Plaintiff’s insurance applications and policies and that Defendant made false statements
regarding these applications and policies in affidavits submitted to the Connecticut
Superior Court. (See Amend. Compl.)
Although the parties have failed to keep the
Court apprised of the status of Brown I since the pending motion was filed, based on a
review of Connecticut’s electronic court filing system, the Court takes judicial notice of
the fact that judgment entered in Defendant’s favor after trial on December 24, 2012, and
that on January 25, 2013, Plaintiff filed an appeal, which is currently pending.
On May 27, 2011, Plaintiff filed a second suit against Defendant in this District,
see Brown v. State Farm Fire and Casualty Company, No. 10cv833 (CFD) (hereinafter
“Brown II”), alleging that Defendant had breached the business policy by denying
coverage for the losses resulting from the April 21, 2006 fire. On September 12, 2011
Judge Droney denied Plaintiff’s motion to amend his complaint to add a CUTPA claim,
holding that the proposed amendment was futile because Plaintiff had not alleged that
Defendant committed unfair claim settlement practices with such frequency as to indicate
a general business practice. (See Brown II, Sept. 12, 2011 Ruling [Doc. # 58].) On
September 20, 2011, Judge Droney granted Defendant’s motion for summary judgment,
holding that Plaintiff’s suit was barred by the suit–limitation clause in the business policy,
and denied as futile Plaintiff’s second motion to amend his complaint, in which Plaintiff
attempted to add many of the claims he asserts in this action. (See Brown II, Sept. 20,
2011 Ruling [Doc. # 59].) On September 16, 2011, several days before judgment entered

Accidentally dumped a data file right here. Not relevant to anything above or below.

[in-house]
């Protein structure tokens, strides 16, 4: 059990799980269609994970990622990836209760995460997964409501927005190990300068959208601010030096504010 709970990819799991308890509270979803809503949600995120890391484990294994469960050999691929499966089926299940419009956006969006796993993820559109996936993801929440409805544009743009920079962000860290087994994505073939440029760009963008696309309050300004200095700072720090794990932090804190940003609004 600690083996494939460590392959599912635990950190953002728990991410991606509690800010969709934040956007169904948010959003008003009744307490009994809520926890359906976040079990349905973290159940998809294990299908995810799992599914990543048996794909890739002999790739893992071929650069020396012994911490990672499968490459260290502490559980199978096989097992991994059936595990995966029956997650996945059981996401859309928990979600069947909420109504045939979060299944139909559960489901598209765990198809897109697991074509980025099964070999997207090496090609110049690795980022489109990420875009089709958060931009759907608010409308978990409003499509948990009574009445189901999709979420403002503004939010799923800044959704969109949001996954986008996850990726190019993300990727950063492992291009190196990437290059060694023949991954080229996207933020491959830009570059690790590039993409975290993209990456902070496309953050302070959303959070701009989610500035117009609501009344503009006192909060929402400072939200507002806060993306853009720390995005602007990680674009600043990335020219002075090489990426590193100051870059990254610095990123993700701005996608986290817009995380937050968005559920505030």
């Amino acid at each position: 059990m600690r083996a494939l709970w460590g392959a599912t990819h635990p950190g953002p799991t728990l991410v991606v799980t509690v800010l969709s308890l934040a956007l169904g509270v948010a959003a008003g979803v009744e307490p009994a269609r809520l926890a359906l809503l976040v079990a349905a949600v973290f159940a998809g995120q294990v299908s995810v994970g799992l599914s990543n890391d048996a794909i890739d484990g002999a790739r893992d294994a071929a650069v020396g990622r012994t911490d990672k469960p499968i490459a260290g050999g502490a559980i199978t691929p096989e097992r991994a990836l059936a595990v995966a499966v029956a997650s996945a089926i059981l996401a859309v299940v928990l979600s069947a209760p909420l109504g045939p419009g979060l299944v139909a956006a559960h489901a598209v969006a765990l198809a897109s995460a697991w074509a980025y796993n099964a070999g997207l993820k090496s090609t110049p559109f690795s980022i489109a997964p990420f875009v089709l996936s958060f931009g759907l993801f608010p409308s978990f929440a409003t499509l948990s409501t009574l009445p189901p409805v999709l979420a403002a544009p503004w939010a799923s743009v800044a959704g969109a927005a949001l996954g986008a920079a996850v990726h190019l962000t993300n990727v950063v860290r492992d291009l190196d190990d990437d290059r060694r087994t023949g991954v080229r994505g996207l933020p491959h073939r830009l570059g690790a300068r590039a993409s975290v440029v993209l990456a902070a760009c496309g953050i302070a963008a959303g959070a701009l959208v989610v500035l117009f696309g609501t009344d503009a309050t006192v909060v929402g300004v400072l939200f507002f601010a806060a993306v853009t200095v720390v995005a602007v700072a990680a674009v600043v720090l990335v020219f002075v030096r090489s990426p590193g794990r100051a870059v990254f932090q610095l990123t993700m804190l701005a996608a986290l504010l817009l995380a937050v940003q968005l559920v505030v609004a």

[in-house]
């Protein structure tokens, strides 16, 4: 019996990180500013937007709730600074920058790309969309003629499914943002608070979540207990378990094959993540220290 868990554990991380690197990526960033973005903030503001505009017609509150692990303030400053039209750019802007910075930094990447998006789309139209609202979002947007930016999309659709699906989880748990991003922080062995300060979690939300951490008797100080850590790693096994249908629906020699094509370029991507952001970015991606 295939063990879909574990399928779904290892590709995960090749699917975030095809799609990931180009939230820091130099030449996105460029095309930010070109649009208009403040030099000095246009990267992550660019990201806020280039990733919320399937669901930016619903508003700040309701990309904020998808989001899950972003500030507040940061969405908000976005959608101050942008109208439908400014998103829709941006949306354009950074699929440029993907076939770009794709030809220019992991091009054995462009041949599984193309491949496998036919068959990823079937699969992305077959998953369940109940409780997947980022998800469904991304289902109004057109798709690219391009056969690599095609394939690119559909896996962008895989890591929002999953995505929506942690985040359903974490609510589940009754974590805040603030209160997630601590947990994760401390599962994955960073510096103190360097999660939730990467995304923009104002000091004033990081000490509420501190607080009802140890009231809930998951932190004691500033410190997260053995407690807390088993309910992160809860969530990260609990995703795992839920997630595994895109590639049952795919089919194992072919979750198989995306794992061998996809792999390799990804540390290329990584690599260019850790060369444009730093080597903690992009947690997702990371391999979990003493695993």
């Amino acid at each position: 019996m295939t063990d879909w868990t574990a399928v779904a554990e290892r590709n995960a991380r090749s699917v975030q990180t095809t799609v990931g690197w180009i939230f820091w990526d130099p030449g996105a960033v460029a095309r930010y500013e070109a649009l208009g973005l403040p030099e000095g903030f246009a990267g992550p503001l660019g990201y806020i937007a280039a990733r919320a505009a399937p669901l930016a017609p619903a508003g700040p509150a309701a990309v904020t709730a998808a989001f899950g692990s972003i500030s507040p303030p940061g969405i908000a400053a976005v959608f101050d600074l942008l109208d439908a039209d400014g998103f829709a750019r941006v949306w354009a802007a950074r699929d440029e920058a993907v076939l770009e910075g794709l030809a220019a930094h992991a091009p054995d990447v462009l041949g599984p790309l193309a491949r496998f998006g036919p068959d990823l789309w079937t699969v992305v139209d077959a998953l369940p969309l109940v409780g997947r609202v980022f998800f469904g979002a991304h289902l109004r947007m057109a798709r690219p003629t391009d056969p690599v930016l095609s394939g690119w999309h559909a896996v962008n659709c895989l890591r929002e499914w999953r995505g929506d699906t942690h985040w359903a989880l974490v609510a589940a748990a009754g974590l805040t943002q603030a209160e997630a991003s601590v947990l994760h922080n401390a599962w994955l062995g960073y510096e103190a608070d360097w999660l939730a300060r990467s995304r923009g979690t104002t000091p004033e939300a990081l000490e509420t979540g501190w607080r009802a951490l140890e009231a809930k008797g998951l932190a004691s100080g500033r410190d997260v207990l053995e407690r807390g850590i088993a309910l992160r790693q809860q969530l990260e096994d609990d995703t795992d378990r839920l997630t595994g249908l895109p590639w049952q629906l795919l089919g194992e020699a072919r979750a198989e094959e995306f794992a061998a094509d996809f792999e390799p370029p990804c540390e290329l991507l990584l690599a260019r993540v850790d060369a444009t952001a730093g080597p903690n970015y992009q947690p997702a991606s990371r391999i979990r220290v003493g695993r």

in favor of Defendant in Brown II, Plaintiff filed the present action, in which he attempts
for a third time to raise claims against Defendant arising from Defendant’s denial of
coverage for the April 21, 2006 loss and from the subsequent litigation surrounding that
Defendant argues that the Amended Complaint should be dismissed in its entirety
because (1) Plaintiff’s claims are barred by the doctrine of res judicata, (2) the Court lacks
subject matter jurisdiction in that Plaintiff cannot establish that the amount in
controversy exceeds $75,000, (3) the action should be dismissed under the Colorado River
abstention doctrine, and (4) Plaintiff has failed to state a claim for which relief can be
granted. Because the Court concludes that this action is barred by the doctrine of res
judicata, it will not address Defendant’s additional arguments.
Defendant argues that Judge Droney’s summary judgment ruling in Brown II has
preclusive effect on all of Plaintiff’s claims. “The doctrine of res judicata, or claim
preclusion, applies in later litigation if an earlier decision was (1) a final judgment on the
merits, (2) by a court of competent jurisdiction, (3) in a case involving the same parties or
their privies, and (4) involving the same cause of action.” Hecht v. United Collection
Bureau, Inc., 691 F.3d 218, 221–22 (2d Cir. 2012). The parties do not dispute that the
summary judgment opinion in Brown II was a final judgment by a court of competent
jurisdiction involving the same parties.
However, Plaintiff does argue that Judge
“To survive a motion to dismiss, a complaint must contain sufficient factual
matter, accepted as true, to ‘state a claim to relief that is plausible on its face.’” Ashcroft v.